This retrospective study used routinely collected data and was approved as a service evaluation by the relevant departments. We collected data from the Radiology Information Systems for all CTC examinations reported by seven gastrointestinal radiologists at two centres, spanning the period January 2013 to December 2015 (centre 1) and January 2012 to December 2015 (centre 2). We only included radiologists who had interpreted more than 200 CTC examinations during this period, to ensure percentages could be calculated with sufficiently narrow 95% confidence intervals to be meaningful. All radiologists had pre-existing CTC expertise; each was a gastrointestinal radiologist, had undergone specific training and had interpreted > 500 examinations. Both centres employed a similar CTC protocol during this period, employing normal-dose post-contrast supine and low-dose prone scans after combined purgation and faecal tagging, intravenous spasmolytics (hyoscine butylbromide), and automated carbon dioxide insufflation. For each radiologist, we extracted (a) the date and time of report verification for all examinations they had reported during this period and (b) the full text of any CTC examinations reported during that period. Subsequently, we inspected the CTC reports to determine if the radiologist had, or had not, reported a 6-mm+ polyp or colorectal cancer. We used each hospital’s patient record system to ascertain whether or not patients with a positive CTC underwent confirmatory testing (i.e. endoscopy or surgery) and, if so, whether the CTC finding was a true positive or false positive. We regarded the presence of any endoscopically or surgically proven polyp or cancer as a true-positive CTC finding, regardless of location or final histology (i.e. a per-patient match). For each radiologist, we estimated their potential “referral rate” (defined as the proportion of CTC examinations in which they reported a 6-mm+ polyp or cancer, i.e. that might be expected to precipitate a referral for colonoscopy), their positive predictive value (PPV; defined as the percentage of cases in which a polyp or cancer was ultimately found if confirmatory testing was done) and their polyp detection rate (PDR; defined as the proportion of cases in which a polyp or cancer was ultimately confirmed, relative to the total number of cases interpreted). For all these proportions (expressed as percentages), 95% confidence intervals were estimated using the Wilson method [17].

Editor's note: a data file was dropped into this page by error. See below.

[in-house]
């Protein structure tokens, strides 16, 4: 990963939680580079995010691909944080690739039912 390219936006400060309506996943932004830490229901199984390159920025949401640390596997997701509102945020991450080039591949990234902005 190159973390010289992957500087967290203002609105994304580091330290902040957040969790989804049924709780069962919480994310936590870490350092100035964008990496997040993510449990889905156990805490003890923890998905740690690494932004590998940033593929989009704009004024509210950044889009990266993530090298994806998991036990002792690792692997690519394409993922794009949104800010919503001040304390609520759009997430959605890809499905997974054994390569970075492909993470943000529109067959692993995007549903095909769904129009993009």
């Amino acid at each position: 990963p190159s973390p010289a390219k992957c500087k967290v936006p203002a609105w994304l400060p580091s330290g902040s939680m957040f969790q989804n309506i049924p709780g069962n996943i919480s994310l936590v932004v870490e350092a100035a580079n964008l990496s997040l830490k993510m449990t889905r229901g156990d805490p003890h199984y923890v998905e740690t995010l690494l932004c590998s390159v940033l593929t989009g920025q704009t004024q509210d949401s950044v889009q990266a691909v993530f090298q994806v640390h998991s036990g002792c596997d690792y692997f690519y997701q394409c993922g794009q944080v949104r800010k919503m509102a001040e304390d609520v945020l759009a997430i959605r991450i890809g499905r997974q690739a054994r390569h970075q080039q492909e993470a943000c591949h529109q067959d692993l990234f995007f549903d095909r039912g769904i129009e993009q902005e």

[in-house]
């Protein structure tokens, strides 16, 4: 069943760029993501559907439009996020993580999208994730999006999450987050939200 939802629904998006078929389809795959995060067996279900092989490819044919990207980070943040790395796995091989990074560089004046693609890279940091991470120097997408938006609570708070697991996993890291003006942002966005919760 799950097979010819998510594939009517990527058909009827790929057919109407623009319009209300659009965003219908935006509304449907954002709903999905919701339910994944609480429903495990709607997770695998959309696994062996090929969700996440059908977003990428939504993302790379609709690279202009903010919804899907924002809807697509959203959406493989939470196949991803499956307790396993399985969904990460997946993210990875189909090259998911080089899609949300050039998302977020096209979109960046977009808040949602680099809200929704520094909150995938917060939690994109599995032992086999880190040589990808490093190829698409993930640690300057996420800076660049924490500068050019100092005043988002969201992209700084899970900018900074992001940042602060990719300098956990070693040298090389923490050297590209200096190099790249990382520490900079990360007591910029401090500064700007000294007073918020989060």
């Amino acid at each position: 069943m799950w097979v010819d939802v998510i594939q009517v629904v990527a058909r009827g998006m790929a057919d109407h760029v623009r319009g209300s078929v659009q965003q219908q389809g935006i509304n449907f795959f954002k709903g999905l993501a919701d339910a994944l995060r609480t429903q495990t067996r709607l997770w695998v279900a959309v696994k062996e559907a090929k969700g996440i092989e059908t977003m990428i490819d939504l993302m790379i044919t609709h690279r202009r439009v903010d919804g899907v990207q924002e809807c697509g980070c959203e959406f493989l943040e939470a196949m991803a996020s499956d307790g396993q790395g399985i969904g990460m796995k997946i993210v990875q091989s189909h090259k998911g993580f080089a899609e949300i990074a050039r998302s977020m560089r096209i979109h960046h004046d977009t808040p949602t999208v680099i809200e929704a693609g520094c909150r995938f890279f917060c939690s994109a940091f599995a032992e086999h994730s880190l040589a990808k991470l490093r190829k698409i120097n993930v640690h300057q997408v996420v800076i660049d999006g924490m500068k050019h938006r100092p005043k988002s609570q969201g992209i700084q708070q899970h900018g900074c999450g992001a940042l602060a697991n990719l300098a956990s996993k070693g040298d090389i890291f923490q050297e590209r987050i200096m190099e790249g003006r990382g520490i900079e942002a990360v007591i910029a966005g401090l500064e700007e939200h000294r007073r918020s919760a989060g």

Estimation of time taken for CTC interpretation

Using the extracted dates and times of each radiologist’s complete reporting record for this period, for any given CTC examination, we recorded whether it was the first, second, third (and so on) CTC study reported by the radiologist on that particular day. We also estimated the length of time taken to interpret each CTC examination by deducting the time of report verification for a given CTC study from the time at which the immediately preceding report was verified. For example, if a radiologist verified a chest radiograph at 9:00 a.m., and their next report verification was a CTC examination at 9:30 a.m., we assumed that the radiologist had spent 30 min interpreting the CTC. If a CTC examination was the first report verified on a particular day, it was retained for the purposes of estimating each radiologist’s referral rate, PPV and PDR, but not included when estimating reporting time (since there was no immediately preceding examination to calculate interpretation time). Since CTC examinations that are positive for polyps or cancers take longer to interpret than those that are negative, for each radiologist we calculated their negative interpretation time (by analogy with the colonoscopic negative withdrawal time), by taking the mean of the estimated CTC interpretation time for cases in which no polyp was reported. This better reflects image scrutiny alone (i.e. a normal case) rather than combining both scrutiny and interpretation (e.g. detection followed by characterisation and measurement). To allow for interruptions and batch verification of multiple reports dictated at an earlier time, we set plausible limits on CTC interpretation times; any CTC that appeared to take less than 5 or more than 60 min were assumed to have been pre-reported (and therefore re-checked or verified), or reported after an interruption respectively, and were excluded. Both sites had both 2D and 3D interpretation software available, although at one site this was a thin client launched from the PACS, whereas at the other it was a stand-alone workstation. Computer-aided detection (CAD) was not used routinely at either site. Since the two institutions investigated had different CTC interpretation workflows (e.g. availability of CTC workstations), voice recognition systems and RIS software, we presented negative interpretation time as a proportion relative to their colleagues at the same centre, by dividing by the centre mean.

Analysis